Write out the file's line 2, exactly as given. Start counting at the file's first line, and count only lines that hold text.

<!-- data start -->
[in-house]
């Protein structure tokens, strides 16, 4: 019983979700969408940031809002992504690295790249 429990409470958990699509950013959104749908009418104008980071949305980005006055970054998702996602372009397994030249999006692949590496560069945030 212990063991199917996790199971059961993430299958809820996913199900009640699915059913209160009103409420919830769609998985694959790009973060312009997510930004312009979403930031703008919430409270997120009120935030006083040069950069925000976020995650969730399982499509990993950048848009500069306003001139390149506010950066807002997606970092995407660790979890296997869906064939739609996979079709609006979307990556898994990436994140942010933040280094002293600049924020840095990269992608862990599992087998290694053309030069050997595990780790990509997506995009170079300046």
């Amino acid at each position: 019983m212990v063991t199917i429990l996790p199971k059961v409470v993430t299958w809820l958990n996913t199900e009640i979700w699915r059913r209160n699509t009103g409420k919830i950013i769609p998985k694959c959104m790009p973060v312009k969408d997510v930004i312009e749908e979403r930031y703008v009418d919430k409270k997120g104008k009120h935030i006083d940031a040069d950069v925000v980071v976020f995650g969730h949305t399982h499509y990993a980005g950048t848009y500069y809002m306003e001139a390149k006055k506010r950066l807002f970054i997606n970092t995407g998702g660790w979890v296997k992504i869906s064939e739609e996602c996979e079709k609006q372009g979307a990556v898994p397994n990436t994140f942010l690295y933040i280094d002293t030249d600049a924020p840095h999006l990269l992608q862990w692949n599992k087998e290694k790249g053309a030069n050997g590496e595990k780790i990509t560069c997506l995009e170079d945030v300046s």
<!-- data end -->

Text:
């Protein structure tokens, strides 16, 4: 019983979700969408940031809002992504690295790249 429990409470958990699509950013959104749908009418104008980071949305980005006055970054998702996602372009397994030249999006692949590496560069945030 212990063991199917996790199971059961993430299958809820996913199900009640699915059913209160009103409420919830769609998985694959790009973060312009997510930004312009979403930031703008919430409270997120009120935030006083040069950069925000976020995650969730399982499509990993950048848009500069306003001139390149506010950066807002997606970092995407660790979890296997869906064939739609996979079709609006979307990556898994990436994140942010933040280094002293600049924020840095990269992608862990599992087998290694053309030069050997595990780790990509997506995009170079300046």